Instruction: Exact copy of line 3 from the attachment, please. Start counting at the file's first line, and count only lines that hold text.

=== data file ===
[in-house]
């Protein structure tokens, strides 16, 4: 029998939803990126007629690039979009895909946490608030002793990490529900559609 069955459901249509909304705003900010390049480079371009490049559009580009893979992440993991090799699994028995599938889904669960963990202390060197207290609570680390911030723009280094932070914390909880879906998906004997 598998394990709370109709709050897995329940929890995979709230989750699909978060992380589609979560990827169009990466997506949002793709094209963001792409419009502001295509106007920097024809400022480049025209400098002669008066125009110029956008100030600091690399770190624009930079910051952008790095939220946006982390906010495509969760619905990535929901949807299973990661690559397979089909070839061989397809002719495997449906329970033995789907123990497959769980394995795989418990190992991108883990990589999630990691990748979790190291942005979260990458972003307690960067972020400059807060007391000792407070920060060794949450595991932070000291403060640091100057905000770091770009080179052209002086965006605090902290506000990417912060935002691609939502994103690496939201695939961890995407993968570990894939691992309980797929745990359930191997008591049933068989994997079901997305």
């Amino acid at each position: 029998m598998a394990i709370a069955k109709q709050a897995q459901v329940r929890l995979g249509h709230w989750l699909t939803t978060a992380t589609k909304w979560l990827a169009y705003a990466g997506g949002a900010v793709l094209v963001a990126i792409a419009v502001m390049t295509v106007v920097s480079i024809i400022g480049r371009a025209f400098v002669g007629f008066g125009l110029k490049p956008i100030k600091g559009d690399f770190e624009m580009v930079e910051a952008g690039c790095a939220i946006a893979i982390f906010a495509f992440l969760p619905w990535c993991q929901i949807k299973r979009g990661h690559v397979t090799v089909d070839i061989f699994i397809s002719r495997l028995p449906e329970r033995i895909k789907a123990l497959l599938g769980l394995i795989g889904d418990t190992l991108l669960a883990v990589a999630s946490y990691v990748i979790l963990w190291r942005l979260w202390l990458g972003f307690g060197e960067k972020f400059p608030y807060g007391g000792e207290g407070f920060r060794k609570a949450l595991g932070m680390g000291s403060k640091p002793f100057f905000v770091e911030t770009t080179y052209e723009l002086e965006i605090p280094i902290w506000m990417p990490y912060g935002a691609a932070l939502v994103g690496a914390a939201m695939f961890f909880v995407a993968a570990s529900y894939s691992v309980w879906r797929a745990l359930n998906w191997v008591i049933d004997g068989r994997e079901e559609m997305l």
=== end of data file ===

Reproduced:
């Amino acid at each position: 029998m598998a394990i709370a069955k109709q709050a897995q459901v329940r929890l995979g249509h709230w989750l699909t939803t978060a992380t589609k909304w979560l990827a169009y705003a990466g997506g949002a900010v793709l094209v963001a990126i792409a419009v502001m390049t295509v106007v920097s480079i024809i400022g480049r371009a025209f400098v002669g007629f008066g125009l110029k490049p956008i100030k600091g559009d690399f770190e624009m580009v930079e910051a952008g690039c790095a939220i946006a893979i982390f906010a495509f992440l969760p619905w990535c993991q929901i949807k299973r979009g990661h690559v397979t090799v089909d070839i061989f699994i397809s002719r495997l028995p449906e329970r033995i895909k789907a123990l497959l599938g769980l394995i795989g889904d418990t190992l991108l669960a883990v990589a999630s946490y990691v990748i979790l963990w190291r942005l979260w202390l990458g972003f307690g060197e960067k972020f400059p608030y807060g007391g000792e207290g407070f920060r060794k609570a949450l595991g932070m680390g000291s403060k640091p002793f100057f905000v770091e911030t770009t080179y052209e723009l002086e965006i605090p280094i902290w506000m990417p990490y912060g935002a691609a932070l939502v994103g690496a914390a939201m695939f961890f909880v995407a993968a570990s529900y894939s691992v309980w879906r797929a745990l359930n998906w191997v008591i049933d004997g068989r994997e079901e559609m997305l």